Where more than one repository offers the same or overlapping datasets there will be the requirement to establish a de facto or canonical source.
Clarification is a multi-step process to ascertain values through supplementary enquiry. This may apply to questions of provenance, usage or cost.
Observers will typically need to access the raw data from the one or more repositories which their search has identified – hence a further individual connection protocols and processes will be required
Where the observer’s process requires confirmation of the source (publisher) of the data to be explicitly documented a certificate format and certification process may be required
It is not anticipated that all data that will be observed will necessarily be open data and hence provided free of charge. It is anticipated that observations may involve the payment of a license fee with a mechanism to grant the permissions associated with the license vs those without a license or with a different license
Aspects of access and privacy must be addressed to ensure that data/services are accessible according to legal and ethical standards.
Allows for the process of adjusting/modifying some data/service in line with a known size of external effect such as error or bias.
It is anticipated that meta data including commentary by both users and curators of the data will provide a richer environment for a qualitative understanding of data beyond stored value
Capture / Charge / Crowdsource
The process of providing data to the system through a series of individual events (capture), through the bulk upload of a dataset (charging) or through manual input (crowd-sourcing)
Observation will often be association with longitudinal datasets from one or more sources. Whilst it is not envisaged that all observatories will seek to store all data is it anticipated that each observatory would store some data and hence a process of regular collection, snapshotting or processing of streaming data would be required
Each Data set(s) may form part of a larger analytic or visualisation requiring a series of one or more computations
the process by which an accurate output/outcome may depend on a set of meta-data (relating to the user or the problem statement) as well as the data itself.
Each repository may hold datasets in a variety of formats – metadata associated with the dataset will allow the observer to invoke appropriate format conversion services
A composite data set comprising heterogenous data will allow for the possibility of correlation analysis across disjoint datasets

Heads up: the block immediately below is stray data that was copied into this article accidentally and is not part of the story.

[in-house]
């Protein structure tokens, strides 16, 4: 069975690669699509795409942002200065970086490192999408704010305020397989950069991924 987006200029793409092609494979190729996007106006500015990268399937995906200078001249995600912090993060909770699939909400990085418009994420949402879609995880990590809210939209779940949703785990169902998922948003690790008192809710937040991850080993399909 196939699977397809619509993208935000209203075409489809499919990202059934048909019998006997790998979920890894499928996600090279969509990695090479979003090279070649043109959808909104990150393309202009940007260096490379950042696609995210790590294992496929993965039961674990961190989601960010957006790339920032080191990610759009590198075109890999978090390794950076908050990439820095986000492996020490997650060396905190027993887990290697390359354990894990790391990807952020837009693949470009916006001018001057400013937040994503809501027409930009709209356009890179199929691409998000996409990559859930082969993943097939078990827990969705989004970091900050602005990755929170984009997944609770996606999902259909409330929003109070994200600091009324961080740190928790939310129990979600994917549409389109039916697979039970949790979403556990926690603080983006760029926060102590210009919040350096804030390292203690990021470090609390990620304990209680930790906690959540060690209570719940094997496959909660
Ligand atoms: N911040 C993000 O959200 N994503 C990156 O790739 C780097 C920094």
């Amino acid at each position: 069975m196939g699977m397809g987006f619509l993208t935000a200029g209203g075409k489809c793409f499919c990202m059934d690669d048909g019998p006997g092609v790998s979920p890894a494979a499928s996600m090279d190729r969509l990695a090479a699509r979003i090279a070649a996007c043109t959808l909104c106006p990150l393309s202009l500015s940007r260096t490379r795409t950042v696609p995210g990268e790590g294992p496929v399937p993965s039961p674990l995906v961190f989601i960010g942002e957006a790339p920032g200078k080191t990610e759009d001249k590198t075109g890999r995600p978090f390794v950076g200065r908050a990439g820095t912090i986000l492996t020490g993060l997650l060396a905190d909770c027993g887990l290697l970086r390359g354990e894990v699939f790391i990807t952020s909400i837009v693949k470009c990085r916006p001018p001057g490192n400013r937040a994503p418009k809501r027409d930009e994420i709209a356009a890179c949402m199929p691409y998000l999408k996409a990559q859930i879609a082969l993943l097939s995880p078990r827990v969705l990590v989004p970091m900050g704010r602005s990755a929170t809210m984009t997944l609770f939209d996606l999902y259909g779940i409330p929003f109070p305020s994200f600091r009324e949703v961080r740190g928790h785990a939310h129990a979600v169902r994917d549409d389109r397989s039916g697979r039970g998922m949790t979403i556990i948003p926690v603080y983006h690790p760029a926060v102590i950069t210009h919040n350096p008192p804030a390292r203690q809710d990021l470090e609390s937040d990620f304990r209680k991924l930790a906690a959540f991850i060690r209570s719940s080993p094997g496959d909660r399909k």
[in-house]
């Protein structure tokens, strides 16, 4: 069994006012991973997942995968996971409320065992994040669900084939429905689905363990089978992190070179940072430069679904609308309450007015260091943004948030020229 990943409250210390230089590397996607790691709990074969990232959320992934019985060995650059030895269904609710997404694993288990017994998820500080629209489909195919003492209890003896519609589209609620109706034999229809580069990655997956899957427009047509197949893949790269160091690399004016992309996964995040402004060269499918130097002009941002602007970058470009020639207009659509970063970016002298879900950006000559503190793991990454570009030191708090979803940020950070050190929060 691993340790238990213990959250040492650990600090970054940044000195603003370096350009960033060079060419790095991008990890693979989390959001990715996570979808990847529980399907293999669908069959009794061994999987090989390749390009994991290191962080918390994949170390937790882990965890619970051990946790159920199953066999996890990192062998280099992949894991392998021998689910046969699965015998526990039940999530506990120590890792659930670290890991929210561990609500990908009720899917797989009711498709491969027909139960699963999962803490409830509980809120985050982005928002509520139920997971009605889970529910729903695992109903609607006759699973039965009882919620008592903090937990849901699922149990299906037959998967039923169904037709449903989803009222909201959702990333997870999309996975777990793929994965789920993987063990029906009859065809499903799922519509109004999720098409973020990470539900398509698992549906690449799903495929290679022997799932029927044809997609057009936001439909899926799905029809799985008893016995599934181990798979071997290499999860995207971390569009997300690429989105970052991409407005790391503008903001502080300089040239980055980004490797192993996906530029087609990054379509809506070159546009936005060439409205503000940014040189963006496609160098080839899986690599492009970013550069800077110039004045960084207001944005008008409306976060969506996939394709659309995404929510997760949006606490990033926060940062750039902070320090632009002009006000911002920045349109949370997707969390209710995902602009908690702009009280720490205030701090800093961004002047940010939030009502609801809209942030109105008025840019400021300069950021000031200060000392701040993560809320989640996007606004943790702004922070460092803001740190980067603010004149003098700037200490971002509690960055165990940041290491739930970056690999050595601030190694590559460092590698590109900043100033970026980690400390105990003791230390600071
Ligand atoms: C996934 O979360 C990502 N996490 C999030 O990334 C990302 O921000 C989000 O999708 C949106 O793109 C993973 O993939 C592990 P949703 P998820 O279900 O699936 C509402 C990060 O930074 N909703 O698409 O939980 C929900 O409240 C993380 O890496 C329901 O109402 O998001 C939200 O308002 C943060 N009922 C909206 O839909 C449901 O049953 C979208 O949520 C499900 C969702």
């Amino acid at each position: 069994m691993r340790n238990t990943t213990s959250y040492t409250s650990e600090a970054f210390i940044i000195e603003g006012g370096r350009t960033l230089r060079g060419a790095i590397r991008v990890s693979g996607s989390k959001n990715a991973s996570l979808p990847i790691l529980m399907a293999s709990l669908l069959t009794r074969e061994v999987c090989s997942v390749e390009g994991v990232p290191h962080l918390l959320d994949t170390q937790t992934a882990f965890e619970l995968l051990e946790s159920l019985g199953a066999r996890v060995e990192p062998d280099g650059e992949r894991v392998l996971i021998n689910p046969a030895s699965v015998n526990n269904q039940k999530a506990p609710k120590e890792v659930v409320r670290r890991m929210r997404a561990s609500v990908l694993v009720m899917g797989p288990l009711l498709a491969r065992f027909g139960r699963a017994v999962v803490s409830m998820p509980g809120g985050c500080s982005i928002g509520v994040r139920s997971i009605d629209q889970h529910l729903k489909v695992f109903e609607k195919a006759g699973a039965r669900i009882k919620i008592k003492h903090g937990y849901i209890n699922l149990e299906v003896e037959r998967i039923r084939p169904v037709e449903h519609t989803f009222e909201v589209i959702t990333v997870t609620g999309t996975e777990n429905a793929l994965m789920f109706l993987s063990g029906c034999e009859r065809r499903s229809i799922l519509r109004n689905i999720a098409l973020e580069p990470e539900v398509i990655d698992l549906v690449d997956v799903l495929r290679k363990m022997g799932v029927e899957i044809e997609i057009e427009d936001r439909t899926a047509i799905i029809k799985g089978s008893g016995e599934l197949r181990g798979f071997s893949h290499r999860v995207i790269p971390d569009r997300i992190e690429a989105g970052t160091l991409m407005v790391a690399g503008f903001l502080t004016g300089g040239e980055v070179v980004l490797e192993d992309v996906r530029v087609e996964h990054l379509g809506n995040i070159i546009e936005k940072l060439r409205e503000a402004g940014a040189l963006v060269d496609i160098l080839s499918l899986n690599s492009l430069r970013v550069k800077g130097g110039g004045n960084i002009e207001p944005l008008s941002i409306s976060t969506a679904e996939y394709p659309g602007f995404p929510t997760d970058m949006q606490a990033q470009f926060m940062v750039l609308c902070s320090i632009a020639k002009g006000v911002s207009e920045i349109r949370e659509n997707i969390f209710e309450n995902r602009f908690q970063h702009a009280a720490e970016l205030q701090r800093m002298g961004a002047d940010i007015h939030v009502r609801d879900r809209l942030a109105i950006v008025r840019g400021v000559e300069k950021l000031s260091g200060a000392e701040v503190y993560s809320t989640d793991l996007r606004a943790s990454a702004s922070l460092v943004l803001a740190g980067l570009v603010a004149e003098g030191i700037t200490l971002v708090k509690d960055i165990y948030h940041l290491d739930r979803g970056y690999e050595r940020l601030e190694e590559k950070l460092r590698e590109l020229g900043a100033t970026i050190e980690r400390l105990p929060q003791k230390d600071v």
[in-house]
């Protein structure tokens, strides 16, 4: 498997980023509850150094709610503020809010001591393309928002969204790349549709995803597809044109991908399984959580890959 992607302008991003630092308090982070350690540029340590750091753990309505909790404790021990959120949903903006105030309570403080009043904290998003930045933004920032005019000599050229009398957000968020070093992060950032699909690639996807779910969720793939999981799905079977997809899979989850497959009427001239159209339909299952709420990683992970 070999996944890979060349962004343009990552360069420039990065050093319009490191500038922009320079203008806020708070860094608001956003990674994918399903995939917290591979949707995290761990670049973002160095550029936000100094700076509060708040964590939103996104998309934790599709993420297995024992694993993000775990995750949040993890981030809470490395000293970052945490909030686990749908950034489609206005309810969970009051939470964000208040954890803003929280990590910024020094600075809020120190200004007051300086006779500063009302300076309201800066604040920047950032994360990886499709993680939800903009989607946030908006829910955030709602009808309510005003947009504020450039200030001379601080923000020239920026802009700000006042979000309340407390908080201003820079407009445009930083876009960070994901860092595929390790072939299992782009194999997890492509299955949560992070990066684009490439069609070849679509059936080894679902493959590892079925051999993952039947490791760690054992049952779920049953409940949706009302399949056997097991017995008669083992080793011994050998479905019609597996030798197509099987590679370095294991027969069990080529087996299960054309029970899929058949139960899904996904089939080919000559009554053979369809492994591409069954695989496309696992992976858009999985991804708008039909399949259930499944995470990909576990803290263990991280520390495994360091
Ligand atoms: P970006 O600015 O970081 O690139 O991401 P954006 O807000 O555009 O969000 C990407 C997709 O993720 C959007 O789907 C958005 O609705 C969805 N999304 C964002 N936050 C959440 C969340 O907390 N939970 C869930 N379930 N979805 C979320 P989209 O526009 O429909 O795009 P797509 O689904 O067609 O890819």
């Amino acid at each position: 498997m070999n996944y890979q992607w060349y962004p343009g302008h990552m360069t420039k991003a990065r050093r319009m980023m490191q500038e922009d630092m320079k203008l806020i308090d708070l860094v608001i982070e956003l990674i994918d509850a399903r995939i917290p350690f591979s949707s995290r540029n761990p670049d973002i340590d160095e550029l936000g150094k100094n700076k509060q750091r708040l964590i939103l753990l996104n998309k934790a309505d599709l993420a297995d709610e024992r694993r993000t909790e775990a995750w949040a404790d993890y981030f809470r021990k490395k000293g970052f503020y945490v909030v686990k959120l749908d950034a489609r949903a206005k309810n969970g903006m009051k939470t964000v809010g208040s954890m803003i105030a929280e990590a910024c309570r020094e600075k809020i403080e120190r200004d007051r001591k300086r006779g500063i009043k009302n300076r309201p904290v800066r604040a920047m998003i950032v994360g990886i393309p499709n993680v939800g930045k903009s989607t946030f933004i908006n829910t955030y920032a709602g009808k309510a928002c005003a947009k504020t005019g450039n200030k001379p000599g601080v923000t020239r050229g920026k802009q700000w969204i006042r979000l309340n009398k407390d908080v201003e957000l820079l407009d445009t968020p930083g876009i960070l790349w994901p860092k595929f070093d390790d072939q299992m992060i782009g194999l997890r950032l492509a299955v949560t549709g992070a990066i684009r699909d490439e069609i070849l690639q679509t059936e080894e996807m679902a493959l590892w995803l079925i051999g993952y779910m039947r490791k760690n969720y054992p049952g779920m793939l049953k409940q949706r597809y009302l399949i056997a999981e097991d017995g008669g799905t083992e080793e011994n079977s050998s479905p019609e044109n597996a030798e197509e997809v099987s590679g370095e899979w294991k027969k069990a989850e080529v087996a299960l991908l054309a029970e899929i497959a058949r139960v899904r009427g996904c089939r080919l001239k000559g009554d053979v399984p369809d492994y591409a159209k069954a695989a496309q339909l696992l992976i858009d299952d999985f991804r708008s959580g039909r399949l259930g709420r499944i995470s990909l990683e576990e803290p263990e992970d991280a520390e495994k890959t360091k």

The data/service which is identified from a repository as part of an observation service would be formally classified according to topics using some knowledge classification schema, some access schema and may also be linked to other data or services in the Observatory
The process by which results are created between users and/or between users and machines. ie Construction involving more than one participant.
Datasets addressing specific research questions may typically be assembled from more than one data source with either homogenous or heterogenous structures allowing for richer analysis of trends and correlation. This may fall into the area of big data or broad data.
The creation of directories of links to locally/remotely hosted data and services
Addressing the exchange of academic credit for the use of the materials or work of others through a formal reference subject to bibliometric analysis.
The creation of logical service/data sub-structures based on community membership, permissions, licenses, confidentiality, jurisdiction or other suitable frameworks
Each series of observations may be made in the context of a research question which informs the relevant curation, commentary and collaboration addressing the research question. The context also informs the services/datasets that are published out to external users of the Observatory
To allow partial access to data and/services by means of user permissions, grant of license, time/date restrictions or other contextualisations of the entities (data, services or users)
The process of sharing data/services on a periodic basis with a specific community for the purposes of general information and synchronistion of understanding